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Postindustrial society

  • Just as agrarian societies based on the land had given way to industrial, based on manufacturing, so new service-based societies were coming into being. Daniel Bell’s postindustrial society provided the ‘social frame work’ for the ‘information society’ in which telecommunications and computers would become ‘decisive for the way economic and social exchanges are conducted, the way knowledge is created and retrieved, and the character of work and organizations in which men [sic] are engaged’. (Bell quoted by Lyon p.48)

  • This is seen as progress, an inevitably beneficial future which will spread throughout the globe.


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“Following McLuhan, Baudrillard argues that it is through their form and operation rather than the content they carry, that the electronic media of communication have transformed social relations.

The existing mass media are considered to undermine communication as an exchange, to ‘fabricate non-communication’, and prevent response other than in the form of a simulation, which itself is already inscribed in the process of transmission-reception.” (Smart 1992:122)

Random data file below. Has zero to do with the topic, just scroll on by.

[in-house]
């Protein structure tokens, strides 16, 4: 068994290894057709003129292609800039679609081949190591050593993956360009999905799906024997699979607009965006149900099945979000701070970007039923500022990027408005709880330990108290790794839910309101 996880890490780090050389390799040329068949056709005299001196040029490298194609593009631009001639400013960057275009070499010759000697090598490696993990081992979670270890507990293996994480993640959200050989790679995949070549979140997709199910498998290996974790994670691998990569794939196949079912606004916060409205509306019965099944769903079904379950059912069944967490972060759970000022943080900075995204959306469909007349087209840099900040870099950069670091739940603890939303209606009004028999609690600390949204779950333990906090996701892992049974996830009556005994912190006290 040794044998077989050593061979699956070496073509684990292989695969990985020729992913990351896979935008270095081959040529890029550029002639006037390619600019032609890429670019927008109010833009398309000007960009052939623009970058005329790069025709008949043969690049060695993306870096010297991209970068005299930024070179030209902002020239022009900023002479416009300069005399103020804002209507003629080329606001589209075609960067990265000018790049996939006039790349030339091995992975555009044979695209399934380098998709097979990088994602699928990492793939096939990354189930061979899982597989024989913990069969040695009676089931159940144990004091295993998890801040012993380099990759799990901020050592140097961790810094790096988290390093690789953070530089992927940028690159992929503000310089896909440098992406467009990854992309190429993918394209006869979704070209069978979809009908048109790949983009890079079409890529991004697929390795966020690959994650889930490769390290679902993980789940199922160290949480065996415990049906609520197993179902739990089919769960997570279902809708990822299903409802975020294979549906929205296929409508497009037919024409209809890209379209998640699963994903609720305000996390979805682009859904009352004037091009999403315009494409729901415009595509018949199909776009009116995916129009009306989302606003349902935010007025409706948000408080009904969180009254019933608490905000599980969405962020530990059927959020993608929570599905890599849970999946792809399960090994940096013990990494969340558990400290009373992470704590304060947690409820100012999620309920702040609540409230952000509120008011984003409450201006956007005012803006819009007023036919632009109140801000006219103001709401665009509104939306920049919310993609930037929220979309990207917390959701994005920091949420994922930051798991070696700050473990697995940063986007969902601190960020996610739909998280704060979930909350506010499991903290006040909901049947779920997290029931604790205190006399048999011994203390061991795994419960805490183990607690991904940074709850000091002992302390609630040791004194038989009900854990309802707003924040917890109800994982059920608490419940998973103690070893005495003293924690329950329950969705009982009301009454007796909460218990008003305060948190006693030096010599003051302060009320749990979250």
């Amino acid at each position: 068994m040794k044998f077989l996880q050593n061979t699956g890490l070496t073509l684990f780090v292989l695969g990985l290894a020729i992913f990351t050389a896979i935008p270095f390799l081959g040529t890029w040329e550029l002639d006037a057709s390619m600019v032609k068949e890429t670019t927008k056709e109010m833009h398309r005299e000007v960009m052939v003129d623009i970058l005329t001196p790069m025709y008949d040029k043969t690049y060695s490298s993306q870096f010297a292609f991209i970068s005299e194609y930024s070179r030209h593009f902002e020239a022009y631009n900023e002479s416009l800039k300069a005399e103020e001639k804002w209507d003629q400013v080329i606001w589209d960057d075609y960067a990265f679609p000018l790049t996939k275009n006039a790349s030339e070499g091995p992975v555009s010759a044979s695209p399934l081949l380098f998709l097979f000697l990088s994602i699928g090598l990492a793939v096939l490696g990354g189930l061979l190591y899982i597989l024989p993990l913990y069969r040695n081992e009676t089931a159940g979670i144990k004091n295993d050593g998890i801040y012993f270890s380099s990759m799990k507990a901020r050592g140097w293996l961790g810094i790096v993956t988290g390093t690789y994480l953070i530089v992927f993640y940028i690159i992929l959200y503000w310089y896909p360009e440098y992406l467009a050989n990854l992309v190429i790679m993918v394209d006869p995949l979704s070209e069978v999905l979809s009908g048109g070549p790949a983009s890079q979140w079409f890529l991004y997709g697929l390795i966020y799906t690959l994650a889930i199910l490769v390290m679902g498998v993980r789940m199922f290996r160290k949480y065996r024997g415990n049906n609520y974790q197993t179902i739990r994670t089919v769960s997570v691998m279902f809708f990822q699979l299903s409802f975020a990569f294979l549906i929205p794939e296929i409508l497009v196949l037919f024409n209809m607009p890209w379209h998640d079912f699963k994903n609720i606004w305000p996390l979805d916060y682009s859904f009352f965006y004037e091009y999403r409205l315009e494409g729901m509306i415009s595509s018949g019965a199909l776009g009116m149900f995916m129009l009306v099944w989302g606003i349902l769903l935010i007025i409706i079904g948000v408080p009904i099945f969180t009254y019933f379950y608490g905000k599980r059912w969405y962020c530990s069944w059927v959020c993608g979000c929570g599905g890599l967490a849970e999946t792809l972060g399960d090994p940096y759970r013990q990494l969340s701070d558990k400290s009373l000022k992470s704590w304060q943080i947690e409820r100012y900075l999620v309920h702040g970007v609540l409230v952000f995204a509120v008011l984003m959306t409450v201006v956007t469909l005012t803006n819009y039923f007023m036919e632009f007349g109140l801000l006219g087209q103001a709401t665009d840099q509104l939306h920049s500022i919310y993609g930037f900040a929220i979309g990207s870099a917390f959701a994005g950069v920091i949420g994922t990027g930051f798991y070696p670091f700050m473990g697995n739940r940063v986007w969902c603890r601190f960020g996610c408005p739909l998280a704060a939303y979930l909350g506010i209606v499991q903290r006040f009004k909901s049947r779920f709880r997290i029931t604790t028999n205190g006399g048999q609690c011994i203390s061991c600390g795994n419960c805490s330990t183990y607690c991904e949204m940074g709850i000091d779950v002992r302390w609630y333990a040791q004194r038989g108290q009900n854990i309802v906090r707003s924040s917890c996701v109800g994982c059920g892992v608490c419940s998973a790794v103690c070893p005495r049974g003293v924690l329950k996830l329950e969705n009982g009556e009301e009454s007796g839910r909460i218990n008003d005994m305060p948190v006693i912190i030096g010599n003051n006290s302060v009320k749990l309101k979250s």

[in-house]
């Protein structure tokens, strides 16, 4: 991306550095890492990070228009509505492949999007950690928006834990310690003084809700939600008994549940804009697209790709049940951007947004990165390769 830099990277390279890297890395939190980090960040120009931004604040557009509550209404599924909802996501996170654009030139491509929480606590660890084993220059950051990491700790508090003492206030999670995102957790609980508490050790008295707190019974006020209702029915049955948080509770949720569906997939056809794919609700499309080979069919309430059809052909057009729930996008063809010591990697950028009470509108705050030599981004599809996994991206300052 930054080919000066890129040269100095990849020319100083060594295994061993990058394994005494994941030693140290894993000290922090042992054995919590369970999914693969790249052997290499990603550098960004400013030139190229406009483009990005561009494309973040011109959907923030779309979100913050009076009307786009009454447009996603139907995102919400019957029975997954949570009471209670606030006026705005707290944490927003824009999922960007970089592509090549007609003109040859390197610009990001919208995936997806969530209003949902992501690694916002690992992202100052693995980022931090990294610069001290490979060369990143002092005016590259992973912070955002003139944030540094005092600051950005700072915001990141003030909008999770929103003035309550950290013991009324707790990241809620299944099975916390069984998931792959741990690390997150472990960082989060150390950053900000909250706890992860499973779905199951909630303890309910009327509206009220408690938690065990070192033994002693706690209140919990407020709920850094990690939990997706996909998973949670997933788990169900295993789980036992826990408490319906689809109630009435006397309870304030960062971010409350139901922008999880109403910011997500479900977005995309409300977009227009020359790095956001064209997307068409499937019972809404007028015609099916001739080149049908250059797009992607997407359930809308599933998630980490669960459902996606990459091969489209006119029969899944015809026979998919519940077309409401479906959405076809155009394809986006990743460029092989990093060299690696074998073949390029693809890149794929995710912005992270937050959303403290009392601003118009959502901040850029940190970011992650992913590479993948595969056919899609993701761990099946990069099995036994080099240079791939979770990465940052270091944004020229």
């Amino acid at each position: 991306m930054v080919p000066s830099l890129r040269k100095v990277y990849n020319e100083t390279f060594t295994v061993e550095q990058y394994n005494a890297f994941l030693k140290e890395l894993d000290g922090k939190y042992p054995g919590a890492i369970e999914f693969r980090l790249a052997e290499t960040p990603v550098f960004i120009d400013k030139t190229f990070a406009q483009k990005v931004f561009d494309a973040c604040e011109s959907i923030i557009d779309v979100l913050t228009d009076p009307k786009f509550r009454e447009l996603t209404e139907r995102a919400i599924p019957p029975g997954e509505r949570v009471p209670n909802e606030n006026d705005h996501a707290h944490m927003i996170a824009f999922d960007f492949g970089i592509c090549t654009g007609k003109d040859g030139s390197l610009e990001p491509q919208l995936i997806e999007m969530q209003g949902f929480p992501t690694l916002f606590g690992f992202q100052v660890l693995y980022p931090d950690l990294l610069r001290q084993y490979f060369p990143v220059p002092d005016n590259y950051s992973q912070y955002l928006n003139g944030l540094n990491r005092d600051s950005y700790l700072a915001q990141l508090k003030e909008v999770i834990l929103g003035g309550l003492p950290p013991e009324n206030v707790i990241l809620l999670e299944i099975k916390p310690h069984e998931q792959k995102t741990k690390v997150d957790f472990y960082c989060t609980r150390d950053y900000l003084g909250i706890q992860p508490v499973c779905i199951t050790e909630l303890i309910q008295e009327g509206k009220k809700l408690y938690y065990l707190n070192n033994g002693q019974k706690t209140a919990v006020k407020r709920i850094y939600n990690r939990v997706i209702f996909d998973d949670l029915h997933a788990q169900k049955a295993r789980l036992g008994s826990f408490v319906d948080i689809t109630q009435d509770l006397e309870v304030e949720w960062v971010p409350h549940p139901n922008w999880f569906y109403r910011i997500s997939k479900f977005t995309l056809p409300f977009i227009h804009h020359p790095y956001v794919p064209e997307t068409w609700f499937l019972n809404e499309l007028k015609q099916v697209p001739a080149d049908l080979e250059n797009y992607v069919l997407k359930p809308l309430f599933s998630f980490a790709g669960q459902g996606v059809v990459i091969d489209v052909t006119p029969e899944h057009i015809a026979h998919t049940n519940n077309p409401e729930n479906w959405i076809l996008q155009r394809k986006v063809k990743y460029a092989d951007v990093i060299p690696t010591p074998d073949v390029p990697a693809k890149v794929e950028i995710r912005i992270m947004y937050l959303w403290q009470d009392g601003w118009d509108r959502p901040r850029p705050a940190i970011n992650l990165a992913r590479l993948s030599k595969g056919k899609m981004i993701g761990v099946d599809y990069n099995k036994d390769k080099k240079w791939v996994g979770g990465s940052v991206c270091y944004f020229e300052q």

Jean Baudrillard

  • http://word.world-citizenship.org/wp-content/uploads/2008/09/jeanbaudrillard1.jpg


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Non-communication their form and operation rather than the content they carry, that the electronic media of communication have transformed social relations.

  • “The mobile phone provides one example of this [technologies of non-communication]. Its popular take-up through the late 1990s transformed it from a much ridiculed and even publically despised elite gadget to an essential component of individual life and communication. In the process it also moved beyond criticism such that all critical analysis of its use and its transformation of social relations appears reactionary and old fashioned.


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It does however, provide an excellent Baudrillardian example of a form that only appears to increase communication, the streets full of oblivious, down-turned individuals thumbing their abbreviated and almost meaningless messages [twittering?] back and forth representing a dystopic realization of that world of non-communication he described in 1971.